[Python-Dev] PEP 3101 implementation vs. documentation

Ben Wolfson wolfson at gmail.com
Tue Jun 14 03:46:51 CEST 2011

On Mon, Jun 13, 2011 at 5:36 PM, Greg Ewing <greg.ewing at canterbury.ac.nz> wrote:
> Ben Wolfson wrote:
>> If by "item selector" you mean (using the names from the grammar in
>> the docs) the element_index, I don't see why this should be the case;
>> dictionaries can contain non-identified keys, after all.
> Of course they can, but that's not the point. The point is
> that putting arbitrary strings between [...] in a format
> spec without any form of quoting or requirement for bracket
> matching leads to something that's too confusing for humans
> to read.

But there is a requirement for bracket matching: the "[" that opens
the element_index is matched by the next "]". Arguably (as Terry Reedy
said) this is also a form of quoting, in which the square brackets are
the quotation operators. It seems no more confusing to me than
allowing arbitrary strings between in '"..."'; those quotation marks
aren't even oriented. (Admittedly, syntax highlighting helps there.)

Compared to this: "{0: ^+#10o}", a string like this: "this is normal
text, but {e.underline[this text is is udnerlined {sic}!]}---and we're
back to normal now" is pretty damn readable to this human, nor do I
see what about the rule "when you see a [, keep going until you see a
]" is supposed to be insuperably confusing. (Compare---not that it
helps my case in regard to readability---grouping in regular
expressions, where you don't usually have the aid of special syntax
highlighting inside the string; you see a '(', you know that you've
encountered a group which continues until the next (unescaped!) ')'.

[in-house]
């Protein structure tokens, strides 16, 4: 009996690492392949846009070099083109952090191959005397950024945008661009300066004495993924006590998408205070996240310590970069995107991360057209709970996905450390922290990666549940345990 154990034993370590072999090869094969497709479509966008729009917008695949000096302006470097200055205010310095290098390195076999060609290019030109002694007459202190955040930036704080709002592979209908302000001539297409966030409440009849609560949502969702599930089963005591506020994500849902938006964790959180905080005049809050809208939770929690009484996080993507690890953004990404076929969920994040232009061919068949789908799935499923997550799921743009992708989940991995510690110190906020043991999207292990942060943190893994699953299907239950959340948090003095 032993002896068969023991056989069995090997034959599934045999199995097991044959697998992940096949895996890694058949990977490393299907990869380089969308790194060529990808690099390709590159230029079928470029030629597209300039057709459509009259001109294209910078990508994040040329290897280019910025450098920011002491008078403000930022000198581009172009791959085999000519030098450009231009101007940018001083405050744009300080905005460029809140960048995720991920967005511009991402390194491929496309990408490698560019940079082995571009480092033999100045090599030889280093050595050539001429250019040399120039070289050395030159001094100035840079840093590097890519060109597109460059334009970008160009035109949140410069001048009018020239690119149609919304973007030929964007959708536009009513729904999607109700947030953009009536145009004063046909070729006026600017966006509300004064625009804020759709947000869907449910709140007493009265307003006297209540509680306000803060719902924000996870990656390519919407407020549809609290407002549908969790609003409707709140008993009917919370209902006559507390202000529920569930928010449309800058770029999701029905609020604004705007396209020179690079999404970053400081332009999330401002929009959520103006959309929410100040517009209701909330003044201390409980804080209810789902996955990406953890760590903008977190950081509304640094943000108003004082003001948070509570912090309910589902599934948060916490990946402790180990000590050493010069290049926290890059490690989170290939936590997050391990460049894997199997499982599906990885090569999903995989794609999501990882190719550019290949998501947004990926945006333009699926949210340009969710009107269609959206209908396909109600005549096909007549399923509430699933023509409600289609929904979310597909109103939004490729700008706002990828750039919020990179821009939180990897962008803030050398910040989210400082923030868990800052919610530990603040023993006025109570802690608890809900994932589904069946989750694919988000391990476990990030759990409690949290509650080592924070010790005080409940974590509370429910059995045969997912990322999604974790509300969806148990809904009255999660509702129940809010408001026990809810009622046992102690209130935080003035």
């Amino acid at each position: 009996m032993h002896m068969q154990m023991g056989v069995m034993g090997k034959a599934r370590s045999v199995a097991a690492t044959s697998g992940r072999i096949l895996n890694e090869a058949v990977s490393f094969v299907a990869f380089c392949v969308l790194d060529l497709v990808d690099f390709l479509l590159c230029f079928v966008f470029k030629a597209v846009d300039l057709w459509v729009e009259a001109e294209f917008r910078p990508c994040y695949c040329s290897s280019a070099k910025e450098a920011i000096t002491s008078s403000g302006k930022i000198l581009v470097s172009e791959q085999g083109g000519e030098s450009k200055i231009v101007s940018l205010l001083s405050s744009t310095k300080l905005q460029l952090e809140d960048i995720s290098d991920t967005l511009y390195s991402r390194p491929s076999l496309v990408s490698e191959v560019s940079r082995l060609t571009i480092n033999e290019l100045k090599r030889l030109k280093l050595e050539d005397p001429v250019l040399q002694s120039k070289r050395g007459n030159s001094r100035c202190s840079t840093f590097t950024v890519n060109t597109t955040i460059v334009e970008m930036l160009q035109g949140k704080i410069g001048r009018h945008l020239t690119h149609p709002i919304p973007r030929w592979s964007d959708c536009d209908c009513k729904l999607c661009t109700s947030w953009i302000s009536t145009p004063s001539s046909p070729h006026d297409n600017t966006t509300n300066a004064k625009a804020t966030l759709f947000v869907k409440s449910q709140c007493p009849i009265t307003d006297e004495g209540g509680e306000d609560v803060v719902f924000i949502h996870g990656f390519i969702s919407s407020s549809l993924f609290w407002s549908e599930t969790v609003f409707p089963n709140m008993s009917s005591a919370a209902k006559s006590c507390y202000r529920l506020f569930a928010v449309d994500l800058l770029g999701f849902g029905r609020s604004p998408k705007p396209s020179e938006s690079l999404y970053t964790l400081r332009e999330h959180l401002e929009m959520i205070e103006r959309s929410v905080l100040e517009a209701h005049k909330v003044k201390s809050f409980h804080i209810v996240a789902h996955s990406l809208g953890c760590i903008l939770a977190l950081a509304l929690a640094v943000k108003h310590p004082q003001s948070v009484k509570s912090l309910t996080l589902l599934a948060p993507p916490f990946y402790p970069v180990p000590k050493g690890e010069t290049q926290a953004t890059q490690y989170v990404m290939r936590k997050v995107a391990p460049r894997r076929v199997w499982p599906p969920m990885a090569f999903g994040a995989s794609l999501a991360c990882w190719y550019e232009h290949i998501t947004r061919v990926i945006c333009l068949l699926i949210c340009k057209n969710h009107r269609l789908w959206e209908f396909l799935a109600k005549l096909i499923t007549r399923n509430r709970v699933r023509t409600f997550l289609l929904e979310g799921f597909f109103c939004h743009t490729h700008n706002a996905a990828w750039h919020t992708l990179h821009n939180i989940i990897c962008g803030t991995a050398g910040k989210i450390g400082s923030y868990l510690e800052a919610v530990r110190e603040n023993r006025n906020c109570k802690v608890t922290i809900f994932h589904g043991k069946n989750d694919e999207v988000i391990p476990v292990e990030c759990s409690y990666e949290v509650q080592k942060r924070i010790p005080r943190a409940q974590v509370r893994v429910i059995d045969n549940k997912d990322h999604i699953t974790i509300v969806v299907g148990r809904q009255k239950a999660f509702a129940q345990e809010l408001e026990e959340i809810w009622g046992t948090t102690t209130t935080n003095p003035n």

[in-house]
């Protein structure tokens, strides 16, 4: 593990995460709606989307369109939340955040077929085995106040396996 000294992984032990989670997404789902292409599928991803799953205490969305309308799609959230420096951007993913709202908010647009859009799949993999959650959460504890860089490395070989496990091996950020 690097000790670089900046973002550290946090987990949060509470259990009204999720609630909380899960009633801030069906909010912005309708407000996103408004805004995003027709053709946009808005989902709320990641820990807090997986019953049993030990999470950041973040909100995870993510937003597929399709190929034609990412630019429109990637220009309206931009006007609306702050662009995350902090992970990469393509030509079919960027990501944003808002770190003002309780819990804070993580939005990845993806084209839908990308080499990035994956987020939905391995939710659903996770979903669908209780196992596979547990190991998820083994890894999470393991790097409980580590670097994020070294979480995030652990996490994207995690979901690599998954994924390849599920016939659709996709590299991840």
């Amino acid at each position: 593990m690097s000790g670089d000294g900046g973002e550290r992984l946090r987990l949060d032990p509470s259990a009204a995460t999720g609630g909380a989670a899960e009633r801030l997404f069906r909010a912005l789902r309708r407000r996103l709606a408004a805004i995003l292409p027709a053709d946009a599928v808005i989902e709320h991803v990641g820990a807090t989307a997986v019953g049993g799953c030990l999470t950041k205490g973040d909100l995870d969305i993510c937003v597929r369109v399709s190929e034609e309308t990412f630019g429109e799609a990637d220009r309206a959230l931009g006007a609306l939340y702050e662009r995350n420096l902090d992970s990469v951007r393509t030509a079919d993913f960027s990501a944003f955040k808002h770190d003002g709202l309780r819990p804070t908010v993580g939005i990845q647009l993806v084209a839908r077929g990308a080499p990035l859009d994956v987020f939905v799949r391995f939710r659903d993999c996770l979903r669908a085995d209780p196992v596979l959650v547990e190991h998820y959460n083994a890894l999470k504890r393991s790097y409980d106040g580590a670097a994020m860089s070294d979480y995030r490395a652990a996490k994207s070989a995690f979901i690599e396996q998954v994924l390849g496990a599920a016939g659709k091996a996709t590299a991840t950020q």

The stuff that comes inside the parentheses might look like line
noise---and the whole thing might look like line noise---but *that*
rule about the structure of a regexp is pretty straightforward.)

> IMO the spec should be designed so that the format string
> can be parsed using the same lexical analysis rules as
> Python code. That means anything that is meant to "hang
> together" as a single unit, such as an item selector,
> needs to look like a single Python token, e.g. an integer
> or identifier.

If that's the rationale, why not change the spec so that instead of this:


You do this:


? Hangs together; single Python token. Bonus: it would make it
possible for this to work:

(a) "{0['12']}".format({'12': 4})

whereas currently this:


passes the integer 12 to __getitem__, and (a) passes the string "'12'".

(Discovery: the "abuse" of the format mechanism I want to perpetrate
via element_index can also be perpetrated with a custom __format__

>>> class foo:
...        def __format__(self, a): return a * 2
>>> "hello {0::![} world".format(foo())
'hello :![:![ world'

. So any reform to make it impossible to use str.format creatively
will have to be fairly radical. I actually think that my intended
abuse is actually a perfectly reasonable use, but it would be
disallowed if only integers and identifiers can be in the
element_index field.)

Ben Wolfson
"Human kind has used its intelligence to vary the flavour of drinks,
which may be sweet, aromatic, fermented or spirit-based. ... Family
and social life also offer numerous other occasions to consume drinks
for pleasure." [Larousse, "Drink" entry]

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